In addition to providing people with bleeding disorders (PWBDs) non-factor replacement therapy for prophylaxis, the National Hospital also sends data back to the WFH. This data includes factor consumption, factor availability, inhibitor status, physiological activities, physical activities, physiotherapy improvements, etc. The data is inputted into the WFH databases and used to optimize care in Sri Lanka and gather learnings that can be leveraged for other countries. Ultimately, for HTCs like the one in the National Hospital in Colombo, the WFH Humanitarian Aid Program aims to provide sustainable care by helping them with the collection, interpretation, and dissemination of data. The goal is to increase impact by better leveraging humanitarian aid in all WFH country programs.
Rupa Amarawathi’s son’s hand started swelling when he was three months old. For a long time, the swelling would come and go despite the treatments he was receiving. Finally, he was diagnosed with hemophilia. Now, his hand rarely swells, he’s able to go back to school, and his hospital visits have drastically decreased. Access to information makes all the difference for people like Amarawathi’s son. While information helps with diagnosis, it also helps HTCs use resources more efficiently. For example, the Program helps specialists learn to use donations based on expiry date, flag upcoming needs, and determine if a PWBD can receive prophylaxis depending on stock levels.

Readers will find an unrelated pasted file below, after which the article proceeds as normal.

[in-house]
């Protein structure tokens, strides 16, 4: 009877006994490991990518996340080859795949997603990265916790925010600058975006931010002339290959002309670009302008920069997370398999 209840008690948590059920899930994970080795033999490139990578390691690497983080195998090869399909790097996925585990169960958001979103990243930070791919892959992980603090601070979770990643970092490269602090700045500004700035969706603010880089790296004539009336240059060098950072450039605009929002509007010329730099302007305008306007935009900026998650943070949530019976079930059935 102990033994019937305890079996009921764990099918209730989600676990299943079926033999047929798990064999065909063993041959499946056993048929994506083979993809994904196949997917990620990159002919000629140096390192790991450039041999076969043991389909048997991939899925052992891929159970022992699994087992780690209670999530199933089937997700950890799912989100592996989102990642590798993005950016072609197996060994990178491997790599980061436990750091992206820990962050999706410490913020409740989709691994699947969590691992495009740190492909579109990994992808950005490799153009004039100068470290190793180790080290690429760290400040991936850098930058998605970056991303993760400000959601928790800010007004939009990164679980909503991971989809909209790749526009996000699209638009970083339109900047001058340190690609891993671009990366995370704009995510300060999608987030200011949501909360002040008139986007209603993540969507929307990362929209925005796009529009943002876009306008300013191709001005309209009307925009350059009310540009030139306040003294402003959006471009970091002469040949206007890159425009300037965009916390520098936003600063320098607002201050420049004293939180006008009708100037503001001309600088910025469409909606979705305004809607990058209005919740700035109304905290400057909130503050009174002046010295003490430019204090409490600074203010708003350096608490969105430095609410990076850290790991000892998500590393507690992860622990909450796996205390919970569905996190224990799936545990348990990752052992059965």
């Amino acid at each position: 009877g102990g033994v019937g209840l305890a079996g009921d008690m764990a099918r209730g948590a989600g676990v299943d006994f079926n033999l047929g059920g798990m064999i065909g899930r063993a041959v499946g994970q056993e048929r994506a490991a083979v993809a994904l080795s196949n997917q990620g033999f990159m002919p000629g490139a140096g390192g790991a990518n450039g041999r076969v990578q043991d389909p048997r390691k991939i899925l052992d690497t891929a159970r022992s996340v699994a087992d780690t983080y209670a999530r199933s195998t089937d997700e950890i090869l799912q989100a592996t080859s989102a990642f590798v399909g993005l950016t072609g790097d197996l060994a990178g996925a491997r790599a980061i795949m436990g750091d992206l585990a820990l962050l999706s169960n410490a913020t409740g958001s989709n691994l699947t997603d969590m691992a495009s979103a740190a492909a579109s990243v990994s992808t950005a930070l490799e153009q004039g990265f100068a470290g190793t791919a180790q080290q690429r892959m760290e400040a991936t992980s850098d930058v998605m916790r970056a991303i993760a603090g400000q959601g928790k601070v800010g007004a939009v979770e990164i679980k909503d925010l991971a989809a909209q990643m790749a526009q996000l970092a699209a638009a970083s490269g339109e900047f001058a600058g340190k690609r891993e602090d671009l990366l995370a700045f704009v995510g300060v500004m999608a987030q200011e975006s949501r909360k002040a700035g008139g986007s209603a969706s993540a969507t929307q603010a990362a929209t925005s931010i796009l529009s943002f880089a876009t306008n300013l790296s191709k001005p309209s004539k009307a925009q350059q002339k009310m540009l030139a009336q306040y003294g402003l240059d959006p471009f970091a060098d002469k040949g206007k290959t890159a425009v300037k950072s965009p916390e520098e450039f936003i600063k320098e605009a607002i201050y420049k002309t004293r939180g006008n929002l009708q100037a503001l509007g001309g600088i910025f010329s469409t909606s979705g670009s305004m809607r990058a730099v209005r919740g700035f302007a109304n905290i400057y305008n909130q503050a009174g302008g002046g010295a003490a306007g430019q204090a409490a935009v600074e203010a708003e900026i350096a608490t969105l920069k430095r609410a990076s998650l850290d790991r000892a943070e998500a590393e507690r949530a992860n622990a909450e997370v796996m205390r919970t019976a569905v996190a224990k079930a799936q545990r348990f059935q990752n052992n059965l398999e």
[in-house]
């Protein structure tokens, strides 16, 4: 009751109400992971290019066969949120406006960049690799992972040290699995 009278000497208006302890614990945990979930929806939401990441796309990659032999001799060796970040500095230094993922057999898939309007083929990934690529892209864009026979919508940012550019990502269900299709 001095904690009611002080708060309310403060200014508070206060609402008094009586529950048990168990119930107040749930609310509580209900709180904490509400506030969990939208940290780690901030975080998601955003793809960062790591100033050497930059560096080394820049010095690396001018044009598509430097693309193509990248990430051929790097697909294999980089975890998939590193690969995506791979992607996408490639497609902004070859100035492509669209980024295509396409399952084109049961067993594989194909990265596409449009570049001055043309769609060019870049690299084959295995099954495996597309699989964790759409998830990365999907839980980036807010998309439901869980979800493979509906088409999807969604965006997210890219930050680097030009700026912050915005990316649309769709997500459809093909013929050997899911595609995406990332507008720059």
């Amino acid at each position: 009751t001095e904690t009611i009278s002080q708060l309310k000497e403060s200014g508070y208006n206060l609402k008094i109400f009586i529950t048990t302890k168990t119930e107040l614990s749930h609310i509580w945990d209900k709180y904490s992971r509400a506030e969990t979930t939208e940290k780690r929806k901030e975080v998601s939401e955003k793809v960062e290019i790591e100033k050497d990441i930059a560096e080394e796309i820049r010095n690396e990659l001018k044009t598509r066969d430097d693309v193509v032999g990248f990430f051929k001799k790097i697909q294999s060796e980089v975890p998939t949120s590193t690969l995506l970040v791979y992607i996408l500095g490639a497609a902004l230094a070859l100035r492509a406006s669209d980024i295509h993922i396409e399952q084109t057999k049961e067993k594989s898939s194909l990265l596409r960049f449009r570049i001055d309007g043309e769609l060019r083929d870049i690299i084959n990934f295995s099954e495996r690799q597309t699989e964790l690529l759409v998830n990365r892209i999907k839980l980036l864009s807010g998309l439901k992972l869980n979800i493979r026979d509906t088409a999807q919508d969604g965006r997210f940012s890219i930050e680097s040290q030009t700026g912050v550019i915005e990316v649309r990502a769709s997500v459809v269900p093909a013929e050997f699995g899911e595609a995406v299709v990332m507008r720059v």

Chandima Thevarapperuma, MD, at the Lady Ridgeway Hospital for Children, in Colombo says that before her hemophilia treatment centre (HTC) started working with WFH Humanitarian Aid Program, they couldn’t do prophylaxis with bypassing agents because of very limited resources. Now, all that has changed. Resources have increased, but data—available through the WFH Humanitarian Aid online database—has also increased, allowing HCPs to care for PWBDs more effectively. These two developments, have, in tandem, allowed overall care to increase, and acute bleeds with patients to decrease. Another result: patients are healthier and happier overall. Her appreciation for the Program is obvious: “I would like to extend my heartfelt gratitude to the WFH and the WFH Humanitarian Aid Program for the support you have given us.”
The WFH Humanitarian Aid Program has been active in Sri Lanka for many years. The program has donated over 50.5 million IUs of donated factor since 2015 and donated nearly 80,000 mg of non-factor replacement therapy in 2020. To find out more about the Program, please click here.
About the WFH Humanitarian Aid Program
The WFH Humanitarian Aid Program improves the lack of access to care and treatment by providing much-needed support for people with inherited bleeding disorders in developing countries. By providing patients with a more predictable and sustainable flow of humanitarian aid donations, the WFH Humanitarian Aid Program makes it possible for patients to receive consistent and reliable access to treatment and care. None of this would be possible without the generous support of Sanofi Genzyme and Sobi, our Founding Visionary Contributors; Bayer and Roche, our Visionary Contributors; Grifols, our Leadership Contributor; and our Contributors, CSL Behring and Takeda. To learn more about the WFH Humanitarian Aid Program, visit www.treatmentforall.org.